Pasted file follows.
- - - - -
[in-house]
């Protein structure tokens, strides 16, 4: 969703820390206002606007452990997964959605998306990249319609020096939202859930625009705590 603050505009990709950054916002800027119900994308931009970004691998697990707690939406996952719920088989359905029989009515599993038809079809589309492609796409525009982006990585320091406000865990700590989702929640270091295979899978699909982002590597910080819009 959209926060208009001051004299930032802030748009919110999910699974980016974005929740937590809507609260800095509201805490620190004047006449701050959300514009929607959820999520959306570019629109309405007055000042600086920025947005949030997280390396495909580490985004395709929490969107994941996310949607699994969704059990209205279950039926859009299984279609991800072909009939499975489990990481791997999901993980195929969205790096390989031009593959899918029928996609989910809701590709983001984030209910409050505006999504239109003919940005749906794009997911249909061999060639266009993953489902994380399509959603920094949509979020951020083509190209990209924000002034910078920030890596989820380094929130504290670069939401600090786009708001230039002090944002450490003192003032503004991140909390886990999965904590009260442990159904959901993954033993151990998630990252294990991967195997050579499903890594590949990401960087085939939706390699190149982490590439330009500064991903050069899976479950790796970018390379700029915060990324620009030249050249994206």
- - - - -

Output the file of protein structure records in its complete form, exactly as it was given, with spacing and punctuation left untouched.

[in-house]
């Protein structure tokens, strides 16, 4: 969703820390206002606007452990997964959605998306990249319609020096939202859930625009705590 603050505009990709950054916002800027119900994308931009970004691998697990707690939406996952719920088989359905029989009515599993038809079809589309492609796409525009982006990585320091406000865990700590989702929640270091295979899978699909982002590597910080819009 959209926060208009001051004299930032802030748009919110999910699974980016974005929740937590809507609260800095509201805490620190004047006449701050959300514009929607959820999520959306570019629109309405007055000042600086920025947005949030997280390396495909580490985004395709929490969107994941996310949607699994969704059990209205279950039926859009299984279609991800072909009939499975489990990481791997999901993980195929969205790096390989031009593959899918029928996609989910809701590709983001984030209910409050505006999504239109003919940005749906794009997911249909061999060639266009993953489902994380399509959603920094949509979020951020083509190209990209924000002034910078920030890596989820380094929130504290670069939401600090786009708001230039002090944002450490003192003032503004991140909390886990999965904590009260442990159904959901993954033993151990998630990252294990991967195997050579499903890594590949990401960087085939939706390699190149982490590439330009500064991903050069899976479950790796970018390379700029915060990324620009030249050249994206």